“There are so many things out there that are out of your control. One of the things you can do is control what you have going on. You can control your attitude and your effort…I’ve gotten to where I am not because I’m the most talented player. I didn’t throw the hardest or run the fastest; I didn’t hit the most homeruns. A lot of the reason I’ve gotten to where I am is that I believed that I could do it.”
When reflecting on the rigors of Minor League Baseball Toole recounts an analogy, “If you look at baseball it’s based around sports cars. When you watch ESPN you’ll see the Ferrari’s, Porsches and the Mazaratti’s, all the good looking cars that draw people to the game. What you don’t see are the Ford 150 trucks and the heavy duty stuff that people do behind the scenes. Those are the players who make it to the major leagues and make the game what it is.”
During his career, Toole has not only shown tenacity, but versatility. This was never more evident than on a late summer night two seasons ago while playing for the Class A Advanced Carolina Mudcats. On August 25, 2012, the Mudcats gave him the opportunity to play all nine positions in the span of a nine inning game. Toole’s performance gained national media attention and he was even contacted by a Cleveland based t-shirt company, Fresh Brewed Tees, who created an “I Play The Field” shirt honoring his accomplishment.
What is most impressive about Justin Toole’s game two Augusts ago was not just his versatility as a baseball player, but how he is using that game to positively influence the lives of others. The following offseason, Toole added “author” to his growing list of accomplishments and published “9 in 9: Nine Life Lessons Learned From Playing Nine Positions in One Nine Inning Baseball Game”.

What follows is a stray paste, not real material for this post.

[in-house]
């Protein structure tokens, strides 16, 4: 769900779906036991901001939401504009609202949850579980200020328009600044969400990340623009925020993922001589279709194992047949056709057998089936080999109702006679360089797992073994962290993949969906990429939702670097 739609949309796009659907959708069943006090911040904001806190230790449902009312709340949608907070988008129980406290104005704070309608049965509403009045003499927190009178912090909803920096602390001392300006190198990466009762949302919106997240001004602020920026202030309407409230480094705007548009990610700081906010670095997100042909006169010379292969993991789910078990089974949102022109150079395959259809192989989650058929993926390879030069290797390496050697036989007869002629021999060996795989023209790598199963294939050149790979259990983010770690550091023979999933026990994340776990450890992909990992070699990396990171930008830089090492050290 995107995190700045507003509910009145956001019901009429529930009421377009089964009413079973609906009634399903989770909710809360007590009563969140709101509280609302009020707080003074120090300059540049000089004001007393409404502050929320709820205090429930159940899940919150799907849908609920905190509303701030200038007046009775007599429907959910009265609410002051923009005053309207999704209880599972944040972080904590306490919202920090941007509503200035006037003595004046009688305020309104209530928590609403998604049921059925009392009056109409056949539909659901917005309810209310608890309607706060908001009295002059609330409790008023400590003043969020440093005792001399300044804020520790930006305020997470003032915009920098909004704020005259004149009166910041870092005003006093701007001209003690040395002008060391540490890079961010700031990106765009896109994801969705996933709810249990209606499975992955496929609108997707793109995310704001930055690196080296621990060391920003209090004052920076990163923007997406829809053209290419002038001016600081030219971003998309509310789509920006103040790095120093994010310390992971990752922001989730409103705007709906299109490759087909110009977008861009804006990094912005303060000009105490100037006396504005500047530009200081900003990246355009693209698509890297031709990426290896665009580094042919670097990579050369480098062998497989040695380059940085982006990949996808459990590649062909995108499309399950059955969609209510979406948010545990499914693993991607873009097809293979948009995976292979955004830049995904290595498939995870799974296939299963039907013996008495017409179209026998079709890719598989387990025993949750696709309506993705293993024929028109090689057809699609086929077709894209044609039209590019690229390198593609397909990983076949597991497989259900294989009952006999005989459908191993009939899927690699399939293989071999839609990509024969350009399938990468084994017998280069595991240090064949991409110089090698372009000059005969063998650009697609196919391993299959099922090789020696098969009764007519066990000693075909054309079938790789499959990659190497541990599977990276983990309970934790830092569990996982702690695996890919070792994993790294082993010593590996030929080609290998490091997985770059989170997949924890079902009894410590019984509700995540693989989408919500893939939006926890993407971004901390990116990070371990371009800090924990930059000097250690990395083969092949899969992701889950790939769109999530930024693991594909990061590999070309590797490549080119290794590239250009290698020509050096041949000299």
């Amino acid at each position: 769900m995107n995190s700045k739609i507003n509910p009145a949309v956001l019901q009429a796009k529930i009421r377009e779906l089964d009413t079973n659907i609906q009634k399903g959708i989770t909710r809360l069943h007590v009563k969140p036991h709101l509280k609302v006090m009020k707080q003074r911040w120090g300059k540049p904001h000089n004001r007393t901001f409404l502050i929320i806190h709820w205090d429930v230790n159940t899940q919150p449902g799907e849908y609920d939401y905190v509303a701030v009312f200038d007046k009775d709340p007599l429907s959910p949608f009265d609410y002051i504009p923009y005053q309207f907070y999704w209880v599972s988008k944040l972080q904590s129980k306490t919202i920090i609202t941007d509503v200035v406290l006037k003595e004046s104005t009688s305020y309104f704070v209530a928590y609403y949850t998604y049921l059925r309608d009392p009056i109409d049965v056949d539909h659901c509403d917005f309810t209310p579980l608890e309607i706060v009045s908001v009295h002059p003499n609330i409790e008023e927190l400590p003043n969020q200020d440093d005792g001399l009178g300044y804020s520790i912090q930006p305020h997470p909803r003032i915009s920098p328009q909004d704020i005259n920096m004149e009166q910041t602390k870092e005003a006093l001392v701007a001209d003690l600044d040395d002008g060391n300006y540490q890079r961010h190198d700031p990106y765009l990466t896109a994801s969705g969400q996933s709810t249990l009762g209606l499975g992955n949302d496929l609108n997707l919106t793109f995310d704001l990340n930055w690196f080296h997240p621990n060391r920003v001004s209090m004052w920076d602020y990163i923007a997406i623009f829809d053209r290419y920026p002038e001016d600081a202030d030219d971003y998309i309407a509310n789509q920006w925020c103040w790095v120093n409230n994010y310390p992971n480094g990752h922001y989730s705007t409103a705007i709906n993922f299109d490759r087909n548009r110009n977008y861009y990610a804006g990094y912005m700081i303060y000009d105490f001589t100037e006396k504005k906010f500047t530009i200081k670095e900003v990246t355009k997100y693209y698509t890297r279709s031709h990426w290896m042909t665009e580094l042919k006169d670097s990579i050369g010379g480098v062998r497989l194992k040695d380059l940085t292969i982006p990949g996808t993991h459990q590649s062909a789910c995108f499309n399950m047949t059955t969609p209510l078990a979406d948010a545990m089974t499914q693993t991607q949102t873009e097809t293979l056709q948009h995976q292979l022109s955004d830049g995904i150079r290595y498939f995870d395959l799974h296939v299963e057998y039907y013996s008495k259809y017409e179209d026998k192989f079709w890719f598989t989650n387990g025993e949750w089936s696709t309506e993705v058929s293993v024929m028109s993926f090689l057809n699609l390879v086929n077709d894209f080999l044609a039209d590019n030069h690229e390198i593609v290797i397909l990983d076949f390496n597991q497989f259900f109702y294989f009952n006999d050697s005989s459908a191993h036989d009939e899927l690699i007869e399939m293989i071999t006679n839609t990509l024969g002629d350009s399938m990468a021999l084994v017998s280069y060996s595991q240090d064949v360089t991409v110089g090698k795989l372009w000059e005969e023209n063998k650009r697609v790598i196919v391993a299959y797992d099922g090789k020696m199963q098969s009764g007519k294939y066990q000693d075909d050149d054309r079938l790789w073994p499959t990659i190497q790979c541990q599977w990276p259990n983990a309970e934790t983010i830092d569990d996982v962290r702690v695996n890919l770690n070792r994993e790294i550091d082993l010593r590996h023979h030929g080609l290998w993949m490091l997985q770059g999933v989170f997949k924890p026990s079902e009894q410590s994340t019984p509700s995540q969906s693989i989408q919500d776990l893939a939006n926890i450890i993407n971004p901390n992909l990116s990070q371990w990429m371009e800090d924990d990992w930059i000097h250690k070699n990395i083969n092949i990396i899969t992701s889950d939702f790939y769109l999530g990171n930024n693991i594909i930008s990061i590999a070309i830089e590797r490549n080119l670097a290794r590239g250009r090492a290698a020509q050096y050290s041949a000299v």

When asked how he came up with the idea to write the book Toole responded, “I’ve always wanted to do that but I wasn’t sure how to go about it. Then everything kind of came full circle; different things in my career and lessons I’ve learned. They may not have been the most fun but they got me to this point. The game was a way of telling my story”.
“People think professional baseball players are these ultra mega talented people who don’t make mistakes. The more you get to know and play with these guys the more you realize yes they are talented but they work extremely hard. A lot of kids when they’re young give up on dreams because of preconceived notions that professional athletes, doctors, bankers or lawyers are so much more talented or smarter or different then anyone else. Actually, they are just like everyone else. They just work hard, follow their dreams and never give up.”
What’s makes “9 in 9” such an enjoyable read is Toole’s ability to stay relatable to the reader and true to himself. He’s a 27 year old guy who likes county music and watching sports center. He also just so happens to be a professional baseball player. Toole’s story takes the reader through each inning and each position played of the August 25, 2012 game, while reminding them that in life, and in baseball, it’s not always about the score but the plays that you make to get there.
Maybe following our dreams is as easy as taking a page from Justin Toole’s book